Now, I don’t expect anyone else to be impressed. I have friends who blast through 100+ books a year and have more than twice as many children as I do, but I am impressed that I did it, and that’s what counts.


2. I Am Not My Mind

This may not be a revolutionary thought to you, but it’s changing my life. I am not my mind. Yes, I’ve encountered this concept before, but it has taken root this year in a totally new way. Eckhart Tolle’s The Power of Now resonated deeply with me. As I practice, I’m gradually learning to observe my thoughts from a higher place. I don’t have to identify with my thoughts or give them any more power than they deserve. I don’t have to be driven or dominated by my thoughts. And, when I confront and question them, which Byron Katie taught me how to do in a practical, step-by-step way in her book Loving What Is, the thoughts let go of me. I don’t have to let go of them.

When I’m able to rise above my mind and observe it from the realm of spirit and soul, there’s no fear or anxiety there. Only peace, which feels a whole lot like the pure love of God. Tolle’s and Katie’s books have provided a secular gateway into a favorite scripture, “Be still and know that I am God,” which I’ve always loved in theory but didn’t quite know how to put into practice, until now. I also learned this year (I can’t remember the source) that in the original Biblical text, “be still” has the dual meaning of “let go,” which feels both beautiful and true.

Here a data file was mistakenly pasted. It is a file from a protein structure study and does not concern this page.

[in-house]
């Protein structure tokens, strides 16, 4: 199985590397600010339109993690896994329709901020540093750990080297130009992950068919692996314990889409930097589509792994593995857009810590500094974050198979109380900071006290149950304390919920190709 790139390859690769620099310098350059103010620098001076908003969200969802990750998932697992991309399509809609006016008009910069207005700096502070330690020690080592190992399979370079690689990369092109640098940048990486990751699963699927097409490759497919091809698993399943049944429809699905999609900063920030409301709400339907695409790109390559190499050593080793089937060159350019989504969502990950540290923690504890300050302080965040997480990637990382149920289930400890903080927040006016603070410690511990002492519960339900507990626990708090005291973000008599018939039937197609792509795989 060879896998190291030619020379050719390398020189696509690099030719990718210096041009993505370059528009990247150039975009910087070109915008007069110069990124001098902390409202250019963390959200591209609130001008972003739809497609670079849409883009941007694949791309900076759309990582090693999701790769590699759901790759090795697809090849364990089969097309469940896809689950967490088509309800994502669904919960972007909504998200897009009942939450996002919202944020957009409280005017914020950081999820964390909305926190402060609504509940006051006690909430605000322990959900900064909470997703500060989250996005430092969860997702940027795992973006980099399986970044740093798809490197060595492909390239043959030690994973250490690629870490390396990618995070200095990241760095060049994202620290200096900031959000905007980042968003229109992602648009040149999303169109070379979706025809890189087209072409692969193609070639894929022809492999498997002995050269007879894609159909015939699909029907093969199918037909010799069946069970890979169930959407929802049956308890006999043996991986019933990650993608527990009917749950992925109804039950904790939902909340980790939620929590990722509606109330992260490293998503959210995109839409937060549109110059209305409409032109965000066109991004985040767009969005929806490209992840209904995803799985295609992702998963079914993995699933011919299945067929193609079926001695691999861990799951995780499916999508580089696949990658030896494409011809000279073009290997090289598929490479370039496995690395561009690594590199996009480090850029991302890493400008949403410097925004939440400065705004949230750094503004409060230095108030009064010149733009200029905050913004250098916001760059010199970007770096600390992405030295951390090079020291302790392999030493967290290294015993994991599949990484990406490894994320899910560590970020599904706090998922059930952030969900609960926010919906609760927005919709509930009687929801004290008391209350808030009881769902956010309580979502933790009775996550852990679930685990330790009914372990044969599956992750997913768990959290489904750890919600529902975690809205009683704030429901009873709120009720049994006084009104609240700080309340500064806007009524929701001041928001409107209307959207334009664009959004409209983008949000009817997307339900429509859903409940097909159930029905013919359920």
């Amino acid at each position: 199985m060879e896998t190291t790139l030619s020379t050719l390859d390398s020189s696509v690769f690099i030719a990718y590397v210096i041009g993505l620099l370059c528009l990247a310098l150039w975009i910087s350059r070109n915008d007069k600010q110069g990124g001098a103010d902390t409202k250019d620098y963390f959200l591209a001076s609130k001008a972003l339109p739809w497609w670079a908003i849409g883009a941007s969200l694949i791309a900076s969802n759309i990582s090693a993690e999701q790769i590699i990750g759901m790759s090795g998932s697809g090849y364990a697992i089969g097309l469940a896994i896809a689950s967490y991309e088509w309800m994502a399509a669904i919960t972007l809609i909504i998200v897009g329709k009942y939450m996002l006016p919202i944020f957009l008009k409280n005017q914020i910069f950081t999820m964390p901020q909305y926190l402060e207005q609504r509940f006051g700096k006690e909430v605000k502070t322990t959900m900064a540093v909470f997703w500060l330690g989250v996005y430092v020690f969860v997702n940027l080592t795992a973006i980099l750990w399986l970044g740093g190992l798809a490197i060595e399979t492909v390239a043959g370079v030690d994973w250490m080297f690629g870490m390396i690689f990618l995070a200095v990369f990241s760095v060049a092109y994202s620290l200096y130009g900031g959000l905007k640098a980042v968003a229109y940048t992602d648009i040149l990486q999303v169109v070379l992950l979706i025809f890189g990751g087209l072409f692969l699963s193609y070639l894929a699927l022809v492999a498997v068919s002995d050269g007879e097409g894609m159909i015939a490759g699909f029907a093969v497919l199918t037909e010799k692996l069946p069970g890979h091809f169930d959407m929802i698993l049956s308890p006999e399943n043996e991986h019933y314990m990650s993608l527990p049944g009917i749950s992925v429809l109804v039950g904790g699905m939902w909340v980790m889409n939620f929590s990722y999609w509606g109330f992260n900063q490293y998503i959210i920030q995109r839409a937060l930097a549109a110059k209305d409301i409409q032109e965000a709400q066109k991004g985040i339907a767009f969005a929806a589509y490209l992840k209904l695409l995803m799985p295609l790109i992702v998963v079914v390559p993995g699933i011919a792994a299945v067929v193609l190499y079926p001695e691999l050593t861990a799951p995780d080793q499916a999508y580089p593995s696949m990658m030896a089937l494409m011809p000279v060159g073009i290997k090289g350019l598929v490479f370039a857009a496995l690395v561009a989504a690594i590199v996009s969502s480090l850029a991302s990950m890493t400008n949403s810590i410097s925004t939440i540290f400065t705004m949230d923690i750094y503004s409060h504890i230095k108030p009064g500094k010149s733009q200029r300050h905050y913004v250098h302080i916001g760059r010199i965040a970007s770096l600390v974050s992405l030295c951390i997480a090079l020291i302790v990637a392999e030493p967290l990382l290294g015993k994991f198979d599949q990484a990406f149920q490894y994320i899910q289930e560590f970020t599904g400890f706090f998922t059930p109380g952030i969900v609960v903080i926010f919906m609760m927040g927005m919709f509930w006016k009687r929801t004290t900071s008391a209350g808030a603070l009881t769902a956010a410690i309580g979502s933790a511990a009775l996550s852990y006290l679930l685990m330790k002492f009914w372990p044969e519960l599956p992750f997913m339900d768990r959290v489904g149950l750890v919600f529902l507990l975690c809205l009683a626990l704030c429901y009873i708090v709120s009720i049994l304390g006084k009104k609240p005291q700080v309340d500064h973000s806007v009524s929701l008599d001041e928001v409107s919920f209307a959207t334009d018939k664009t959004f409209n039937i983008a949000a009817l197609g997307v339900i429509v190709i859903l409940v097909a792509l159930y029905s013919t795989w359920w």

3. Change Your Thoughts, Change Your Life

This little truth bomb came at me in all kinds of formats this year, from The Alison Show and Better Than Happy podcasts, to the Tolle and Katie books, to books like No Sweat and Man’s Search for Meaning, to a lecture by a marriage and family therapist (Scott Anderson) at my church. And with the anxiety that surfaced in my life this past year, this understanding couldn’t have come at a better time. As Anderson explained, laying out the science that backs it up, our thoughts create our emotions, and our emotions motivate our behavior. Neuroscientist Antonio Damasio says, “We are not thinking machines that feel. We are feeling machines that think.” Most of us are unaware of the extent to which our emotions dictate our decisions. And the only way to gain control of our emotions is through confronting and curating our thoughts. When we realize WE GET TO DECIDE what things mean in our pasts and even in the present, everything changes.

4. Writing is Compassion